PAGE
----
Settling Small Estates (IA)

Updated Apr 5, 2024
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In Iowa, small estates can completely bypass probate via small estate affidavit, or simplify it via summary administration. Regardless of estate size, probate is not required if an estate contains only assets exempt from probate.

Small Estate Affidavit

If an Iowa estate has a gross value <$50,000, you can use the small estate process to settle the estate with no court involvement.


To use the small estate process, the following conditions must be true:

  • The estate assets had or have a combined a gross value <$50K
  • The estate contains no real property (i.e., real estate)
  • At least 40 days have passed since the death

In determining the gross value of the estate, you should ignore any unsecured debts (but do subtract things like liens and mortgages). Do not include any assets that would not normally go through probate, such as community property with right of survivorship, assets with named beneficiaries (e.g., 401Ks, life insurance policies), and other standard probate exclusions.


To use the small estate process:

  1. Ensure any will has been properly filed with the court
  2. Prepare a Small Estate Affidavit (see below)
  3. Obtain possession of estate assets by presenting the affidavit to current custodians
  4. Settle the estate in the normal way (pay debts, distribute remaining assets)
  5. If everything goes smoothly, no court involvement will ever be required


You can use this Small Estate Affidavit Form provided by the OpenDocs project, or create your own.

A small estate affidavit must include:

  • The decedent’s name, social security number, and date and place of death
  • Statements that each of the above requirements are true
  • A description of the assets being claimed (consider attaching the EstateExec Inventory Report)
  • The name, address, tax identification number, and relationship to the decedent of each successor, and whether any successor is under a legal disability
  • A statement that you request that the described property be paid, delivered, or transferred to or for the benefit of each successor
  • A statement that each claiming inheritor is entitled to payment or delivery of the property in the listed percentages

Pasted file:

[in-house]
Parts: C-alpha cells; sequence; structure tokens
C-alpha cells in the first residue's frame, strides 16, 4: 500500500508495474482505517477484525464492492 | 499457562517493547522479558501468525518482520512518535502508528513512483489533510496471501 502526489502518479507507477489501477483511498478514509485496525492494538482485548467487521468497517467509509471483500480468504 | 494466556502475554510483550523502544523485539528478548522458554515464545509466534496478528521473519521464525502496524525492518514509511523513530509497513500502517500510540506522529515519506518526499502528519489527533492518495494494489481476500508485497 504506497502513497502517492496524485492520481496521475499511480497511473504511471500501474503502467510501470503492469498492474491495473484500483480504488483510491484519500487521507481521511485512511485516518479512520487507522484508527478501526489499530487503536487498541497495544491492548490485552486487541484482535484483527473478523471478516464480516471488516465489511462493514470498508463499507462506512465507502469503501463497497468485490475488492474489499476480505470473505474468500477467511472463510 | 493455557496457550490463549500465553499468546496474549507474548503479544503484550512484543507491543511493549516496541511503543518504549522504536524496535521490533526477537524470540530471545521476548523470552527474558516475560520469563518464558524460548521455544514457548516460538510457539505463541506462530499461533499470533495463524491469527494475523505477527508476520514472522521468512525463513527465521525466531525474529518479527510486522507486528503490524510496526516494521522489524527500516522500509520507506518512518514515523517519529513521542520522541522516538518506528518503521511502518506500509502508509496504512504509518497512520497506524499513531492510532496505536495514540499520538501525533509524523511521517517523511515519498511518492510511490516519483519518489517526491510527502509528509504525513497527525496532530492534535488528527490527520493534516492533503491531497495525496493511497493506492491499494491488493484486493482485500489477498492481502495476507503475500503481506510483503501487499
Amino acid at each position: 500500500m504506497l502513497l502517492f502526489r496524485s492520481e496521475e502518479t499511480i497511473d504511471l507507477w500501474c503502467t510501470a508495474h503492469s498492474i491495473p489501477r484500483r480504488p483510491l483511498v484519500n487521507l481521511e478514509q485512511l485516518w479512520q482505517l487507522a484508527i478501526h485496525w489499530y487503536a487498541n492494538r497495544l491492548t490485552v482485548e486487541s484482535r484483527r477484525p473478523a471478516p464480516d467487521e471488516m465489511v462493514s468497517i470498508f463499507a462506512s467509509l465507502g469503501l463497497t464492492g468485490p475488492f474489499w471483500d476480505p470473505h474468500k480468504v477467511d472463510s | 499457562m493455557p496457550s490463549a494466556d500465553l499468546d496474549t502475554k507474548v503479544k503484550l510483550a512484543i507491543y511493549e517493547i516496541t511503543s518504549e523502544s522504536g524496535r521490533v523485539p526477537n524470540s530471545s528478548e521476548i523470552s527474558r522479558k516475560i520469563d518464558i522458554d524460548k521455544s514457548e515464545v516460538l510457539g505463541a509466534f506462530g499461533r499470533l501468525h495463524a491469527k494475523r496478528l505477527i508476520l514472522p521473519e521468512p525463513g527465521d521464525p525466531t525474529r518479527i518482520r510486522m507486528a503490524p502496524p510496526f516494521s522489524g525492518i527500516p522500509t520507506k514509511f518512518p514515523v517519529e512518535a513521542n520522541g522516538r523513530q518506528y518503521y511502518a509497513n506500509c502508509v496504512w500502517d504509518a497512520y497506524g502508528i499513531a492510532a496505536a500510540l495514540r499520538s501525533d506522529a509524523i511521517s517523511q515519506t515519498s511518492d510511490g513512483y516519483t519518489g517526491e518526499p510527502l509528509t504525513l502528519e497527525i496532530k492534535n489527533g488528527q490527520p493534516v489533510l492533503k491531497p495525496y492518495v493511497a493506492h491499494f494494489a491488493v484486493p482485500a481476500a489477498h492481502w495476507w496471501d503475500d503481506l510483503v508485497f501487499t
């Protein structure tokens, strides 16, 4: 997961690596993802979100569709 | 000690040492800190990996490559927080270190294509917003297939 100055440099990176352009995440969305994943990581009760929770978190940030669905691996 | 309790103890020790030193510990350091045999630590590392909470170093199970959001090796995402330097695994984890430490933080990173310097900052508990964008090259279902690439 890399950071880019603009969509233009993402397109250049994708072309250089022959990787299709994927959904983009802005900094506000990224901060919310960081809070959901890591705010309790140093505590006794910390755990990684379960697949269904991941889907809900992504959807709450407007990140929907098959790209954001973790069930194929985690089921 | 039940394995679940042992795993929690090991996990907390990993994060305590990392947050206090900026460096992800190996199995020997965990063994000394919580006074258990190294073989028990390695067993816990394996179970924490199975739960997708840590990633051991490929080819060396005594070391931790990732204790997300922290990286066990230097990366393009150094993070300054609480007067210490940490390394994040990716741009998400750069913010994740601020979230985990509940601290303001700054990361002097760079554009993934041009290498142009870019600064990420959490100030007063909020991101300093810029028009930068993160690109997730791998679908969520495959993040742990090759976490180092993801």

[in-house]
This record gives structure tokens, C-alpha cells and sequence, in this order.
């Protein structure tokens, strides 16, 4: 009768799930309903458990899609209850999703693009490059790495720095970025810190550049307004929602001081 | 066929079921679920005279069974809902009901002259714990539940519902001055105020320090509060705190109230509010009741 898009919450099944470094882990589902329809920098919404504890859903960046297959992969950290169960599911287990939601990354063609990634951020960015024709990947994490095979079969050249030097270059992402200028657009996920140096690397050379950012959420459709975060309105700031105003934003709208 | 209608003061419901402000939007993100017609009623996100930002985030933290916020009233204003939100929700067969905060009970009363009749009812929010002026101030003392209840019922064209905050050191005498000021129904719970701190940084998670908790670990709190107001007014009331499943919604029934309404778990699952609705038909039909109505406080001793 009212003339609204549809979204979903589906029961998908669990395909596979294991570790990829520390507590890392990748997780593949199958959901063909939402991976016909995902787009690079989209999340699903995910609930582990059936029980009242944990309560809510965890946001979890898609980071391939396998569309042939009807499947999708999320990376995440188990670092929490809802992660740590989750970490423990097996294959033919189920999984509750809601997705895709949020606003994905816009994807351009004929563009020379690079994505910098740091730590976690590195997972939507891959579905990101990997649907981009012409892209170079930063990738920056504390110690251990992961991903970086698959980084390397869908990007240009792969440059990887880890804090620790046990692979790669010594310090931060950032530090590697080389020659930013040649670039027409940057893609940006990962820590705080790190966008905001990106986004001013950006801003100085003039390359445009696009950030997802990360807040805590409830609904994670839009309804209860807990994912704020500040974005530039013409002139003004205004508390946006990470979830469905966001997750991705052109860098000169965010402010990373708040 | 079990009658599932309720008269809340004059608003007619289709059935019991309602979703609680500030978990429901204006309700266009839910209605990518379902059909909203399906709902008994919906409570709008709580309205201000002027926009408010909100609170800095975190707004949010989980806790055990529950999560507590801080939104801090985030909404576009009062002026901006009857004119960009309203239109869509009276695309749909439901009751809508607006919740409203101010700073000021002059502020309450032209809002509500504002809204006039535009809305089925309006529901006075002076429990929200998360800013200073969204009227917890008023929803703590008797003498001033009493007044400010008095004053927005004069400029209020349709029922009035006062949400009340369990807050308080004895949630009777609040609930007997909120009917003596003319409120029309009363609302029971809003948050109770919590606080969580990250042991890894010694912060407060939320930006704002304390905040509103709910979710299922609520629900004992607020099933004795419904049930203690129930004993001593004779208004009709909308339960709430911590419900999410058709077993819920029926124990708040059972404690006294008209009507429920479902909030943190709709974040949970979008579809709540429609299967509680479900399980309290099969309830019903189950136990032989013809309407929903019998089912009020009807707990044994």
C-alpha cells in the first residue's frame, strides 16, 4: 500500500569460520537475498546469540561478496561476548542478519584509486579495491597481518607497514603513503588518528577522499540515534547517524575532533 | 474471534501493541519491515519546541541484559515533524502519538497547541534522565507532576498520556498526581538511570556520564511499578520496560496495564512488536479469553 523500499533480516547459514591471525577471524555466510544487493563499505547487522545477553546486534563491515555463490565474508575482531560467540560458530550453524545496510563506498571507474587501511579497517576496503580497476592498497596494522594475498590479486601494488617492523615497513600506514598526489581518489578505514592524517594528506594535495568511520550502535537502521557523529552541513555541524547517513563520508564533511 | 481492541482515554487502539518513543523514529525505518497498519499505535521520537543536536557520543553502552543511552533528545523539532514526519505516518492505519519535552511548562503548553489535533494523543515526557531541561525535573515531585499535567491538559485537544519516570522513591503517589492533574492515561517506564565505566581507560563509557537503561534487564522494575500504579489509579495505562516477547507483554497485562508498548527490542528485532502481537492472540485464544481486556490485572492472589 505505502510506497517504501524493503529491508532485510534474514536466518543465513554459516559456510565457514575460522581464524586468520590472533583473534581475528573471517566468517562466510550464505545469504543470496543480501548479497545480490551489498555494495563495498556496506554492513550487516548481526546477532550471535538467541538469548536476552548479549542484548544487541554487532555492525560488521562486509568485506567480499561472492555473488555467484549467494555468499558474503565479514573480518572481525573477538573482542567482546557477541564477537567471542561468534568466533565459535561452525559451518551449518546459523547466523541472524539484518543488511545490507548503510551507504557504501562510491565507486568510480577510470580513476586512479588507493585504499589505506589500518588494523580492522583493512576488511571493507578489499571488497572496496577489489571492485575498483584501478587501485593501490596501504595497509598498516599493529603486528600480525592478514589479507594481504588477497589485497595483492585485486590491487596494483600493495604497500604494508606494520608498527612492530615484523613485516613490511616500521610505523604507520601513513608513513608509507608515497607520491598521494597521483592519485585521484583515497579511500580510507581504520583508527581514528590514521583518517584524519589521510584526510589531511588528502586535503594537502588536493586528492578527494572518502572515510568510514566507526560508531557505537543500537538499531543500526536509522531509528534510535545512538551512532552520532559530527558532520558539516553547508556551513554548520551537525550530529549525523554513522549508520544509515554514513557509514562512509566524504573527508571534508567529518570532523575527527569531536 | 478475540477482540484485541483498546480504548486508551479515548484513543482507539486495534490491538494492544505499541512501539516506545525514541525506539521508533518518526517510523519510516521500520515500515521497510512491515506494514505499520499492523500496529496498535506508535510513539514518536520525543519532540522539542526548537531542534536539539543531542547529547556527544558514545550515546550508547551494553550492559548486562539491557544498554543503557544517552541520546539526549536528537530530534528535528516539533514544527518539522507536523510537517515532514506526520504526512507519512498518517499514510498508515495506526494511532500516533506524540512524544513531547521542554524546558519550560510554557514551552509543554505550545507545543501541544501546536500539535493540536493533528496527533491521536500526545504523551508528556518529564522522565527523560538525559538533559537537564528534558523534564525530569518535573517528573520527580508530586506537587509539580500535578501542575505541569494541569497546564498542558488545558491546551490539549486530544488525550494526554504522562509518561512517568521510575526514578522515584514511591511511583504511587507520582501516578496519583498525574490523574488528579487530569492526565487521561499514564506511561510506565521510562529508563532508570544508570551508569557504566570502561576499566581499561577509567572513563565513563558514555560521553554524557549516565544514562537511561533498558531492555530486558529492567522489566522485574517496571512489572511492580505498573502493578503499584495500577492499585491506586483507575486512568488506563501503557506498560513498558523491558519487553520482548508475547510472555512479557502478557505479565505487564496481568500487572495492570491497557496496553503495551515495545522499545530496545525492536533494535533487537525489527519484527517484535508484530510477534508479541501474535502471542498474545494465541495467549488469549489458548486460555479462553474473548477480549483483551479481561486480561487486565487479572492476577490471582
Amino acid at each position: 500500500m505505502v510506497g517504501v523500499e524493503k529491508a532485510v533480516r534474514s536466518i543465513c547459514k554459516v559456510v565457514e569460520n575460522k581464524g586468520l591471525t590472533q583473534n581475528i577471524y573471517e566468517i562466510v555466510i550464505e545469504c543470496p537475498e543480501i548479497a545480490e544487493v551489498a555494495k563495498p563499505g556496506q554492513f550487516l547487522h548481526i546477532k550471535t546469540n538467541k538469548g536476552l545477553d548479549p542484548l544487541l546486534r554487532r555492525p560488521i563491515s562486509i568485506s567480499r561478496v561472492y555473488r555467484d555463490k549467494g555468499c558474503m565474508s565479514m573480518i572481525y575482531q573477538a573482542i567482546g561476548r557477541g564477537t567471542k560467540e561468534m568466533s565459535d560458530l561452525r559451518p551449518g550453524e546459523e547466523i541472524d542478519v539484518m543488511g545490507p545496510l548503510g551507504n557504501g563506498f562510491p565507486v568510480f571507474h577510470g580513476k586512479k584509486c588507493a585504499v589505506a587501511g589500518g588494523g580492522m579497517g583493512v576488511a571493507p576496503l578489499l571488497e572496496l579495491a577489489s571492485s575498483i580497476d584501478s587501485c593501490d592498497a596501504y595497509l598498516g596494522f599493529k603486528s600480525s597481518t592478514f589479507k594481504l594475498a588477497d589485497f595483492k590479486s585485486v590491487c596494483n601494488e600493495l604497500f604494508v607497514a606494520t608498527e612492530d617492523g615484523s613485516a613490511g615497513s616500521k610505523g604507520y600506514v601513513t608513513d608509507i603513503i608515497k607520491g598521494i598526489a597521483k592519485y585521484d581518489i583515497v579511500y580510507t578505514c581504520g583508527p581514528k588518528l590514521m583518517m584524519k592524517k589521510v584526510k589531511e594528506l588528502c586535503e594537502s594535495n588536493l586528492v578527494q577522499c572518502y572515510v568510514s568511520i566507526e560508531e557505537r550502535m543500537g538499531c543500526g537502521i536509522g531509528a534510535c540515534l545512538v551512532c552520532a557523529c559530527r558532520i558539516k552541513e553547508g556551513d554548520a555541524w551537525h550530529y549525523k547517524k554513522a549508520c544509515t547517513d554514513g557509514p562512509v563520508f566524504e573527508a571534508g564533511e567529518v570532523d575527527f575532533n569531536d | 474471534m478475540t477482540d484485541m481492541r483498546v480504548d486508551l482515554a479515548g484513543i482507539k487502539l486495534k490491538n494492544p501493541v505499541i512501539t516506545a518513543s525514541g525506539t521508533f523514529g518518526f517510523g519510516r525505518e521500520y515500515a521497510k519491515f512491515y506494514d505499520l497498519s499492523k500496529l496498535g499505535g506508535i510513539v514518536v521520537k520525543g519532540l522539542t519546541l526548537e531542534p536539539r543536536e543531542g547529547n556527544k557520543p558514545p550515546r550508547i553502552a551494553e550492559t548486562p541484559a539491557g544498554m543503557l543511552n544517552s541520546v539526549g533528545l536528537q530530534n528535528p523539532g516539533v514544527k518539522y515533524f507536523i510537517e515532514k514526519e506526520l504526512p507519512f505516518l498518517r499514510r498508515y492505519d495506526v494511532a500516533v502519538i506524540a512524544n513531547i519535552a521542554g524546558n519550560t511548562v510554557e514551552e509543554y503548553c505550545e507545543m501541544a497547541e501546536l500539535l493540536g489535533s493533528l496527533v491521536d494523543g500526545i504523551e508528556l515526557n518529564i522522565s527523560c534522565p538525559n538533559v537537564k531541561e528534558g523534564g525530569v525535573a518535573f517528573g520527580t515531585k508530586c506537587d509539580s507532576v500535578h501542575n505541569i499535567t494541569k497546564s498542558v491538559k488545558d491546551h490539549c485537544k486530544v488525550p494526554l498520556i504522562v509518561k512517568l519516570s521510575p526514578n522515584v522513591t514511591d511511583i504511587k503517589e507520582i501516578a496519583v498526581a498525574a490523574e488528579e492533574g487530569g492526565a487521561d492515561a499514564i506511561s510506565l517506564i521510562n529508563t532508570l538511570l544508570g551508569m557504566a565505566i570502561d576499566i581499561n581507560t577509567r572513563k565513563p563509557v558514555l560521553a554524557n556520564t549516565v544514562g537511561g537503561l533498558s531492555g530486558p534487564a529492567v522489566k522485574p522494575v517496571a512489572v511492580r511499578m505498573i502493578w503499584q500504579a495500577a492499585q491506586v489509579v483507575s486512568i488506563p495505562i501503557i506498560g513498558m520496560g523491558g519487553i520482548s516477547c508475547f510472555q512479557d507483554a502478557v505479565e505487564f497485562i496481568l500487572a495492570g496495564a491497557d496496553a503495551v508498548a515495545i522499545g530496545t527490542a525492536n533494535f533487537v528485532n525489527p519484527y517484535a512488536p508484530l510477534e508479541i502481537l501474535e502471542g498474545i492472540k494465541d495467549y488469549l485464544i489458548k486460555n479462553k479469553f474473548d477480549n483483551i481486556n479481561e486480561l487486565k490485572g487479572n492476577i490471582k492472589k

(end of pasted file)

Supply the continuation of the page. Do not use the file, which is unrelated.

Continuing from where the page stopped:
• A statement that no debt is owed to the Department of Human Services for Medicaid benefits; or if debt is owed, that the debt will be paid to the extent of funds received via the affidavit
  • A statement that no inheritance or other taxes are owed to the Department of Revenue; or if debt is owed, that the debt will be paid to the extent of funds received via the affidavit
  • A statement that creditors, if any, will be paid to the extent of funds received via affidavit
  • A statement that you affirm, under penalty of perjury, that the affidavit is true and correct

Have the affidavit notarized, and attach a copy of the death certificate and the will (if any).

See IA Code § 633.356.

Small Estate Administration

A simplified form of probate is available for small estates if they don't qualify for the above affidavit process, or if you simply want court involvement so that enforcement and protection are a bit more formalized.


You can use small estate administration if the combined gross value of assets subject to probate is <$200,000 (<$100,000 for deaths before 7/1/20). In determining the value of the estate, you should value assets as of the date of death, and subtract any secured liens or mortgages (but not general unsecured debt). Do not include any assets that would not normally go through probate, such as community property with right of survivorship, assets with named beneficiaries (e.g., 401Ks, life insurance policies), and other standard probate exclusions.


To settle an estate via summary administration:

  1. Submit to the court a Petition for a Small Estate Administration (see below)
  2. The court may require you to obtain a bond
  3. Upon approval, the court will issue you Letters of Administration
  4. Provide the court with an estate inventory (consider using the EstateExec Inventory Report), and file a statement that the estate is a small estate
  5. Use your "Letters" to collect estate assets
  6. Pay any taxes owed, and prepare a final accounting (consider using the EstateExec Accounting Report)
  7. Submit a Closing Statement to the court, and notify all interested parties as specified by the court